Quote of the day–Robert A. Levy

Two non-partisan, respected federal government agencies recently examined gun controls and found no statistically significant evidence to support their effectiveness. In 2004, the National Academy of Sciences reviewed 253 journal articles, 99 books, and 43 government publications evaluating 80 gun-control measures. The researchers could not identify a single gun-control regulation that reduced violent crime, suicide, or accidents. A year earlier, the Centers for Disease Control and Prevention reported on an independent evaluation of firearms and ammunition bans, restrictions on acquisition, waiting periods, registration, licensing, child access prevention laws, and zero tolerance laws. Conclusion: none of the laws had a meaningful impact on gun violence.

Robert A. Levy
September 27, 2007
The D.C. Gun Ban: Supreme Court Preview
[Via Uncle.--Joe]

The bigots at Google

Uncle reports having problems with Google being bigots. I had similar problems a while back and had similarly unsatisfactory results. I really wish there were a good alternative to getting advertising on my blog. I don’t get a lot from them, currently about $0.80/day, but it pays my Internet related bills.

Here is the story of my experience with Google:

Vacation pictures

Thursday night we left the Huffman-Scott compound in the care of Caleb, Kim, and Xenia and headed to Missoula Montana. The next morning we went on a walk along the Clark Fork River:

We continued on to our time share condo in Columbia Falls and today went hiking in Glacier National Park. We hiked to Avalanche Lake. It is stunningly beautiful country. But it is also Grizzly bear country. And of course operational firearms are “illegal” in National Parks. I put illegal in quotes because the people that enacted and enforce that “law” are in violation of 18 USC 242. I’m hoping the Parker/Heller case will be a stepping stone to fixing that issue.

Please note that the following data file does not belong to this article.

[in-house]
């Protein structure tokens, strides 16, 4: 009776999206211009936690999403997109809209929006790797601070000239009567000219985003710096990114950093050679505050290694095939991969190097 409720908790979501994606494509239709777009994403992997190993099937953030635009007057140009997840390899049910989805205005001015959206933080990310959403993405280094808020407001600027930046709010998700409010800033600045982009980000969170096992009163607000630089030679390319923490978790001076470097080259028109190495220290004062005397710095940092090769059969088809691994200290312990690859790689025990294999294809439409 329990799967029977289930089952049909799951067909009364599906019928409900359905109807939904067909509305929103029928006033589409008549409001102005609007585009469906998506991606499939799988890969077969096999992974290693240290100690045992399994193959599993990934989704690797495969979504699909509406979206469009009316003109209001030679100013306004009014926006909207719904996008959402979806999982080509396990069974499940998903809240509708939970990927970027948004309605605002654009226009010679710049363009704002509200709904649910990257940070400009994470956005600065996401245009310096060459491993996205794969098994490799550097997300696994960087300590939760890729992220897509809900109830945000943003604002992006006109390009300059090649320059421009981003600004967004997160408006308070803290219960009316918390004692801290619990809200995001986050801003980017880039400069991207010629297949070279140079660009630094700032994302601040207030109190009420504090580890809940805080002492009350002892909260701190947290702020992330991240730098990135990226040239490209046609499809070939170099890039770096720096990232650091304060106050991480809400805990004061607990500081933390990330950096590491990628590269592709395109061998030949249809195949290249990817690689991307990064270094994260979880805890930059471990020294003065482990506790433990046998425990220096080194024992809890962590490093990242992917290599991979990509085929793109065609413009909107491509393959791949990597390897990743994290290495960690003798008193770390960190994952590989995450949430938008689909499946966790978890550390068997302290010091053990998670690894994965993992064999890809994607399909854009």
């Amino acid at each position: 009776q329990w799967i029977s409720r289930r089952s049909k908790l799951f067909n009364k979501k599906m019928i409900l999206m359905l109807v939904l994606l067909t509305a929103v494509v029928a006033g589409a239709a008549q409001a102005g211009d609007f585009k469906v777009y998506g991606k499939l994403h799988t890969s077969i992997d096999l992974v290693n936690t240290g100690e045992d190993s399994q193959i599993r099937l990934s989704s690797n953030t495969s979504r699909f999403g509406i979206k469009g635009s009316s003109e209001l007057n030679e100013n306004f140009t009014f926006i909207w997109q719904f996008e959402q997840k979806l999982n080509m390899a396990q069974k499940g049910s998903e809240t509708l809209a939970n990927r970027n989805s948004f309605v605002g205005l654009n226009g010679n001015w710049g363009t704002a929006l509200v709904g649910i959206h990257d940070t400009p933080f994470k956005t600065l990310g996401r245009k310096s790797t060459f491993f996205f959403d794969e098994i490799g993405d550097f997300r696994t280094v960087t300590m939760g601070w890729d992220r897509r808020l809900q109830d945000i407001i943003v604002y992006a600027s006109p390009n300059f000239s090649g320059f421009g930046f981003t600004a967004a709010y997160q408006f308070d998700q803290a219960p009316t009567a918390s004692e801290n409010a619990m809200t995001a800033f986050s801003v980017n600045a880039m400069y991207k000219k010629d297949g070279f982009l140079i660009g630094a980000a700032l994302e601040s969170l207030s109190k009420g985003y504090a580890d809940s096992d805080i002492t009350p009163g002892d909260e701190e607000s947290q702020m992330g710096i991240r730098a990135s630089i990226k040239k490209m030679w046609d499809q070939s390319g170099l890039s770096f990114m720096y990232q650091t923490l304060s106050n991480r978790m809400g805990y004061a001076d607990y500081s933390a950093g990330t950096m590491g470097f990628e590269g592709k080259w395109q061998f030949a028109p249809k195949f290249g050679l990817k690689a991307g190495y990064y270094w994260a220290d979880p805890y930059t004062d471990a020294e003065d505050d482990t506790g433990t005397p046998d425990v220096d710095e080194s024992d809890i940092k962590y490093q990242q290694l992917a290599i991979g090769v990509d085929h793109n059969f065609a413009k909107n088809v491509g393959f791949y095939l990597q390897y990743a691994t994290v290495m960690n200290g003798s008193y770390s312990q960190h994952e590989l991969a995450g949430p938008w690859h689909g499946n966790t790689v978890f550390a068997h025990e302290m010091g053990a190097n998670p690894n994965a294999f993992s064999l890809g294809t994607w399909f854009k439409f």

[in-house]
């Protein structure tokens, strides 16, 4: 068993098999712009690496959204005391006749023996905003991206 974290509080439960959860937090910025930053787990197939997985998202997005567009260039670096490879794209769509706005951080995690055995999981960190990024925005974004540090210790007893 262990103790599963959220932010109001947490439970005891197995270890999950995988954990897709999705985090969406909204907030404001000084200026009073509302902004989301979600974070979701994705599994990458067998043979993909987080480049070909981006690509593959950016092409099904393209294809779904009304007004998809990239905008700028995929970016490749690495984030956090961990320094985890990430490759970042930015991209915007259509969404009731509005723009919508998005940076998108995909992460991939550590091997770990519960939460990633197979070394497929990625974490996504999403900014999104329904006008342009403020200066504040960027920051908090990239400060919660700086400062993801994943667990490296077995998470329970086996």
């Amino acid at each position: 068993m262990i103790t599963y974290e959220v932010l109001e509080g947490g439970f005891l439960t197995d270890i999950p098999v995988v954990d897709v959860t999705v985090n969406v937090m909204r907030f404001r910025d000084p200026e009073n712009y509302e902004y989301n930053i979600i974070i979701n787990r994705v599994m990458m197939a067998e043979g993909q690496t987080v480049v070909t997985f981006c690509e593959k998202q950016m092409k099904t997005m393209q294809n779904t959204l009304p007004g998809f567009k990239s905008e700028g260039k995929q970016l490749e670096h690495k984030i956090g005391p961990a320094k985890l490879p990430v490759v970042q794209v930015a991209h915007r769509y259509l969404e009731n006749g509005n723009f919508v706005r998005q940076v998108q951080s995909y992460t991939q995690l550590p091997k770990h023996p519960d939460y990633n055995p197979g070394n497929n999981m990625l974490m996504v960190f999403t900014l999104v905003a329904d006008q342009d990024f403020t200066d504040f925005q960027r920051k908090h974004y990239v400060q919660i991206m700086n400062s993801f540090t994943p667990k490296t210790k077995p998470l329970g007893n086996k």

It’s a small world. Over two miles off the road up a rocky hiking trail, at the edge of Avalanche Lake, we had the couple on the left offer to take our picture together. We agreed (picture above this one) and we took a picture of them together with their camera for them. We talked a bit and Barb asked where they were from. “Idaho”, they said. “Where in Idaho?” we asked. “Troy”, was the reply that shocked us. Troy is about ten miles from Moscow where Barb and I have our home. It turns out that Barb works with one of their friends and knows several of the people they know.

There is a loop at the bottom of the trail, about 1/2 of a mile long, that is suitable for wheelchair bound people. Some of it is almost artistic in layout.

We are still in Columbia Falls at our condo. No easy Internet connection. I’m sitting in the lobby of the lodge to get a connection. Blogging will be light for a few more days.

Quote of the day–Bruce Schneier